The science is clear: vaccinations don’t cause autism.
We’re a quarter through 2019 and there has already been more measles cases in the first two months of this year than in all of 2017. A major reason for this is the growing number of unvaccinated children in the U.S.
Ninety-two percent of U.S. children have received the MMR vaccine, while that number seems high, the number of children under two who haven’t received any vaccinations has quadrupled in the last 17 years.
The rise of the anti-vaxxer movement is a major reason for the increase in measles and unvaccinated children. In 1998, a study by Andrew Wakefield that linked vaccines to autism published in the medical journal The Lancet, kicked off the modern anti-vaccine movement.
The study was later debunked and Wakefield lost his medical license.
Since Wakefield’s fraudulent study was released, there have been over 140 peer-reviewed articles, published in relatively high impact factor or specialized journals that document the lack of a correlation between autism and vaccines.
Now, a new study involving over 650,000 children, has also concluded that the MMR vaccine doesn’t cause autism.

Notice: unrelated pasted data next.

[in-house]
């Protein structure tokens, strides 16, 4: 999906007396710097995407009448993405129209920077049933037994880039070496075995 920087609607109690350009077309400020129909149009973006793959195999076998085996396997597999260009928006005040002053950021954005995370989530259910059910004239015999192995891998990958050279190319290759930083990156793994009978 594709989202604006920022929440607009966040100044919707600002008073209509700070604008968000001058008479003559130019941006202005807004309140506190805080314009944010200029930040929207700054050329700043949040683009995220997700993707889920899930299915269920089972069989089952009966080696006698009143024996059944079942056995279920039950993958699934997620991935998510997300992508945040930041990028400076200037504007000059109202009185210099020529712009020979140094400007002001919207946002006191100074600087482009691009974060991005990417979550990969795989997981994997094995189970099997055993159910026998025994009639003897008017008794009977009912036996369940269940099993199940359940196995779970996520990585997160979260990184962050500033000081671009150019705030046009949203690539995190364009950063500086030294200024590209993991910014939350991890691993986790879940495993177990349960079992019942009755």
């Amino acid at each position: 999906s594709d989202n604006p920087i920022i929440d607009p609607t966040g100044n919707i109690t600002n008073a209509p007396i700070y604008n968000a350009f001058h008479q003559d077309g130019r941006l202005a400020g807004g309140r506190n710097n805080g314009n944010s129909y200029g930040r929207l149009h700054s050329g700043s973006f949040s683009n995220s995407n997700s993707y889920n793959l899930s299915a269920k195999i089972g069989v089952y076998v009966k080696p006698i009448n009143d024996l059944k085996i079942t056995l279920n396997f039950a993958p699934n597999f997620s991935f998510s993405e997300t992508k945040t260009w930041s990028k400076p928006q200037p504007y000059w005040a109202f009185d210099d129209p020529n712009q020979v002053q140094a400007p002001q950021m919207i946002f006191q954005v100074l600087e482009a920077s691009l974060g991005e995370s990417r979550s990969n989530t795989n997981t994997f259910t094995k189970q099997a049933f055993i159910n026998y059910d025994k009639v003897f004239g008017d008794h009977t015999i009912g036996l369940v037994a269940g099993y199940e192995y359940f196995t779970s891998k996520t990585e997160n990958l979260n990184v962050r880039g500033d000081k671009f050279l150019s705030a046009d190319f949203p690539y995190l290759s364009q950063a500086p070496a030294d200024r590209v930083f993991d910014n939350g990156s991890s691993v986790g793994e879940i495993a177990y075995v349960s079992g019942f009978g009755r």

Researchers used a population registry of children in Denmark between 1999 and 2010 to see if the MMR vaccine increased the risk of autism. Ninety-five percent of the 657,461 children were given the MMR vaccine and and 6,517 were diagnosed with autism.
According to the study published in in the journal Annals of Internal Medicine, the MMR vaccine didn’t increase the risk of autism in children not considered at risk for the disorder or trigger its onset in those considered at risk.
Unfortunately, the new study may not change many minds in the anti-vaxxer community. In 2005 and 2006, researchers at The University of Michigan found that that when people are confronted with facts that disprove their closely-held beliefs, they often become more strongly set in their beliefs.